Following the unrest caused by the death of Michael Brown in the US state of Ferguson, Missouri, last year, state lawmakers from both sides of the aisle introduced more than 40 bills amending the law enforcement and court systems, with one proving particularly controversial.
State Sen. Doug Libla introduced a bill that would exempt any videos taken by the US police, including everything from body cameras to dashboard cameras, from public release, Huffington Post reported.
Currently, any member of the public can request such material through the state’s open records law, with a few narrow exemptions including cases involving juveniles or open investigations. If it becomes law, Libla’s bill would ban the public from viewing any videos.
“Any recording captured by a camera” used by or attached to a police officer “shall not be a public record for purposes of the state’s open records law… and shall not be disclosed by a law enforcement agency except upon order of a court in the course of a criminal investigation or prosecution or civil litigation,” the bill reads. The text also adds that “no law enforcement agency shall be required by the state to provide cameras… to officers employed by the agency, not shall the state require any peace officer to wear such cameras.”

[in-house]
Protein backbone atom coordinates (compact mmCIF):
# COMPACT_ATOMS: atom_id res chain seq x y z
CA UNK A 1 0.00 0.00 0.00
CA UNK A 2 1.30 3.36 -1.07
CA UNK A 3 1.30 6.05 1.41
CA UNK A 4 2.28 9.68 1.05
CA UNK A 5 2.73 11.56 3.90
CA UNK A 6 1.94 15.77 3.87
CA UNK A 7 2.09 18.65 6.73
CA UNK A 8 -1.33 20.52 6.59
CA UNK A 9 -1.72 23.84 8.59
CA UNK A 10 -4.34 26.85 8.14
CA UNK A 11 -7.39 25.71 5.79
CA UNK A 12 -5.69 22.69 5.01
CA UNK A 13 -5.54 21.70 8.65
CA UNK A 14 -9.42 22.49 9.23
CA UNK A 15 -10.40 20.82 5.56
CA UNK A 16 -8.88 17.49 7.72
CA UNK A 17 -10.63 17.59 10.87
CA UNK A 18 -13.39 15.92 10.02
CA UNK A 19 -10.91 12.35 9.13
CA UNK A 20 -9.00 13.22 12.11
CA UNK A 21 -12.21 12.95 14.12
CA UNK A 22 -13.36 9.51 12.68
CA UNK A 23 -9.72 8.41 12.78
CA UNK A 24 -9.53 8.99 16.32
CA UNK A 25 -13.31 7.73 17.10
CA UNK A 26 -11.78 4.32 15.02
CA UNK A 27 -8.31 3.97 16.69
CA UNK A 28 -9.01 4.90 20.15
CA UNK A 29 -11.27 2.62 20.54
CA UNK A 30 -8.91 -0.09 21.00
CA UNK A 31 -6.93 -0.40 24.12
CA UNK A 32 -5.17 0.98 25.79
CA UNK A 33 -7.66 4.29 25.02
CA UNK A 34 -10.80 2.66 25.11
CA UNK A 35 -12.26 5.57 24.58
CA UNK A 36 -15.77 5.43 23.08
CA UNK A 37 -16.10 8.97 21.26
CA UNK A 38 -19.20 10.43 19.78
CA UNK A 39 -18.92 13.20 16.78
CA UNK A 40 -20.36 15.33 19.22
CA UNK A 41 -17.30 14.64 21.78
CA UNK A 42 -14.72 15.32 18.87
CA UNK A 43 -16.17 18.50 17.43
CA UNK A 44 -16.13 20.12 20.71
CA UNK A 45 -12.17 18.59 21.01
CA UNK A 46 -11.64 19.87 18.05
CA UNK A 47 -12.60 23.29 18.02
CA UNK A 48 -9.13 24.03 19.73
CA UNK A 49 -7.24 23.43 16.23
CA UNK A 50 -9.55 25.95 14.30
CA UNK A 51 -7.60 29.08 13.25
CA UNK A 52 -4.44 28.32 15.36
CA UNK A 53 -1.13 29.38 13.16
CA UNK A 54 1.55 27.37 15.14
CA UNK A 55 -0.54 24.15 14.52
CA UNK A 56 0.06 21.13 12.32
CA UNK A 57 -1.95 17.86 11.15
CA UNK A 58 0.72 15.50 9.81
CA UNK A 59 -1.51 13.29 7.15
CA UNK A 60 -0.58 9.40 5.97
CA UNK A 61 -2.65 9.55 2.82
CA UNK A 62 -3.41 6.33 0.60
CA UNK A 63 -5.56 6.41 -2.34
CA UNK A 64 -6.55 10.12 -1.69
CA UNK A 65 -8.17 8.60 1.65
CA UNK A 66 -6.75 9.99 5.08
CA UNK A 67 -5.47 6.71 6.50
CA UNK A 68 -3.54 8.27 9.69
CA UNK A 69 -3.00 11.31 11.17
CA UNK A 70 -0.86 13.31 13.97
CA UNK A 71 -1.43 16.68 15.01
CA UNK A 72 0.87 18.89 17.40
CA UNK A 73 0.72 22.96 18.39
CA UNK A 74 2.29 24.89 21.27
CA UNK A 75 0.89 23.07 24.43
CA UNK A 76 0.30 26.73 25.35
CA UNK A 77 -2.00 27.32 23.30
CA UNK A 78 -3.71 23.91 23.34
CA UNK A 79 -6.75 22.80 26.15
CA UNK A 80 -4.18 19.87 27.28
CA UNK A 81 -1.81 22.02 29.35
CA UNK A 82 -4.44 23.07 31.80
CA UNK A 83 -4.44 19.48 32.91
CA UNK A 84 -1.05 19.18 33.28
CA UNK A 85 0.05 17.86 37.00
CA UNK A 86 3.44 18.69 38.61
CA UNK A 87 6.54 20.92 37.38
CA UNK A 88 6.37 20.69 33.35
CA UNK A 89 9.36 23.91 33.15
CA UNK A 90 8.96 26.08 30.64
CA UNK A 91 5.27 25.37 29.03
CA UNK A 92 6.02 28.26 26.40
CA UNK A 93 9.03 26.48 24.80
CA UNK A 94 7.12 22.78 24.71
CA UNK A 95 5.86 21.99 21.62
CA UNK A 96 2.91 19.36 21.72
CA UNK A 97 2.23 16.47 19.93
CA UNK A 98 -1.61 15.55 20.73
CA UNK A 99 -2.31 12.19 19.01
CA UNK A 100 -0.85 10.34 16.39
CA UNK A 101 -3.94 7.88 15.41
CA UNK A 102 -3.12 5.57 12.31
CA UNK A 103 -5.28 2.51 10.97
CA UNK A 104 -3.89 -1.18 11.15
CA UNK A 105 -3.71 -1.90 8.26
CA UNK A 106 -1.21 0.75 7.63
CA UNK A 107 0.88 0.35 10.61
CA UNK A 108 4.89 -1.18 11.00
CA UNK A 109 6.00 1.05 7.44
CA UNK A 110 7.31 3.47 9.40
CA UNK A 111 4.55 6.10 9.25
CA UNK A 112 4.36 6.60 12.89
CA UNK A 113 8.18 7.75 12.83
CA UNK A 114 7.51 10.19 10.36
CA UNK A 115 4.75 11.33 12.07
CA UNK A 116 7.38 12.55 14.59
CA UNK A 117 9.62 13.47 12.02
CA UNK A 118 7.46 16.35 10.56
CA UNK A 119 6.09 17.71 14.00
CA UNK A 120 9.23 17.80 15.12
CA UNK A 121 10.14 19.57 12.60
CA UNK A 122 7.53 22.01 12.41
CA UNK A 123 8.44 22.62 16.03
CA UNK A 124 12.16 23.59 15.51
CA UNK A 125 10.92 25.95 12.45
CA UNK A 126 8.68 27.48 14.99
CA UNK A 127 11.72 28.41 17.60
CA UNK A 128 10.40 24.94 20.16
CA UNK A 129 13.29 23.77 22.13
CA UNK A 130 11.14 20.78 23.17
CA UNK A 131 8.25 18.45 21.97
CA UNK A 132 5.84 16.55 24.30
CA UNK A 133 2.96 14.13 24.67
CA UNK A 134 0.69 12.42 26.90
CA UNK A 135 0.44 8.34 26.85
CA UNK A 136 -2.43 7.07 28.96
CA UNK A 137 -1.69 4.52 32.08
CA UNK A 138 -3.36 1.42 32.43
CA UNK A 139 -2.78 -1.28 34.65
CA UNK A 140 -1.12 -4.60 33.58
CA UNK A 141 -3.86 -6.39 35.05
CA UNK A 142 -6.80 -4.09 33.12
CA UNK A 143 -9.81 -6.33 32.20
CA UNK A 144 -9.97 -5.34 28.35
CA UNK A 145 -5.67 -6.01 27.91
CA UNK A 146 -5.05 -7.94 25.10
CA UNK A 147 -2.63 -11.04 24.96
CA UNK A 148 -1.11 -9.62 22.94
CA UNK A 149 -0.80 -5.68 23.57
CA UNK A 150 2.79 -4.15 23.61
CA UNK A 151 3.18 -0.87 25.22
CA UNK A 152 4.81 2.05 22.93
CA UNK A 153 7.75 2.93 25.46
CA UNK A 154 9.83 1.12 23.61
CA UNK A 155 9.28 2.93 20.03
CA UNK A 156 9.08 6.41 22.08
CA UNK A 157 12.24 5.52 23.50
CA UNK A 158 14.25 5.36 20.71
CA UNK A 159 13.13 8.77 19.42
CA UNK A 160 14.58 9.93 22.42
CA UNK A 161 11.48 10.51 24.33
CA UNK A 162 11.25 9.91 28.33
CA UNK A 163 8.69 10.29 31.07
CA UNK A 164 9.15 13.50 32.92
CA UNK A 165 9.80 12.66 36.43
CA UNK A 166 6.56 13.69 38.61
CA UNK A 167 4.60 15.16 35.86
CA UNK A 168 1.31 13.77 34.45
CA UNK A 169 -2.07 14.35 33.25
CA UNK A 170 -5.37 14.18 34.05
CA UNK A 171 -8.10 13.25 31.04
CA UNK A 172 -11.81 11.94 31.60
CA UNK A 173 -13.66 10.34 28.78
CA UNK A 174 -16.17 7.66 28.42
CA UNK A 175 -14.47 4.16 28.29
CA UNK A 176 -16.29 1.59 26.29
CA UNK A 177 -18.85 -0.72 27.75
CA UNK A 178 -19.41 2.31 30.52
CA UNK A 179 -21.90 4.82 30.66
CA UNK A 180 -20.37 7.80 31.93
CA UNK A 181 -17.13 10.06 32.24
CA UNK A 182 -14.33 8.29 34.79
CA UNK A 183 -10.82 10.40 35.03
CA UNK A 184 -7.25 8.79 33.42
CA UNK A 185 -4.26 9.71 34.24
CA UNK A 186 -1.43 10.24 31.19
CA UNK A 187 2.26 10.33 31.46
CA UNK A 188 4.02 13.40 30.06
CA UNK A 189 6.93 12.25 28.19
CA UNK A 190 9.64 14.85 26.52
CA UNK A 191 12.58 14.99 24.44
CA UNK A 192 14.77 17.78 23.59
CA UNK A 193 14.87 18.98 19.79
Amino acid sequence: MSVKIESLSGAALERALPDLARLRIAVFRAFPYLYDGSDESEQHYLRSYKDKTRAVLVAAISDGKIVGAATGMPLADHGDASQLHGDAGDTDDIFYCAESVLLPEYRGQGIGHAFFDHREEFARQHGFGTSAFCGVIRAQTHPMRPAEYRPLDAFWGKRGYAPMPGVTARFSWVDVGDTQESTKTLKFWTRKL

The Missouri Press Association and American Civil Liberties Union have both testified against the bill, citing a need for transparency.
“We should not be in a state where secret police records are the norm,” said Sheldon Lineback, the executive director of the Missouri Press Association. “Refusing to release records can only lead to mistrust.”
Others, including Missouri Attorney General Chris Koster (D), have expressed concerns about providing more access to police videos.
“Currently, Missouri’s Sunshine Law provides news media and entertainment producers nearly unfettered access to videos from body-worn cameras. Adoption of body-worn cameras must not lead to a new era of voyeurism and entertainment television at the expense of Missourians’ privacy,” Koster recently wrote. “Therefore, I urge [state lawmakers] to consider amendments…to protect such video footage from those who would monetize it or use it to exploit the people it depicts.”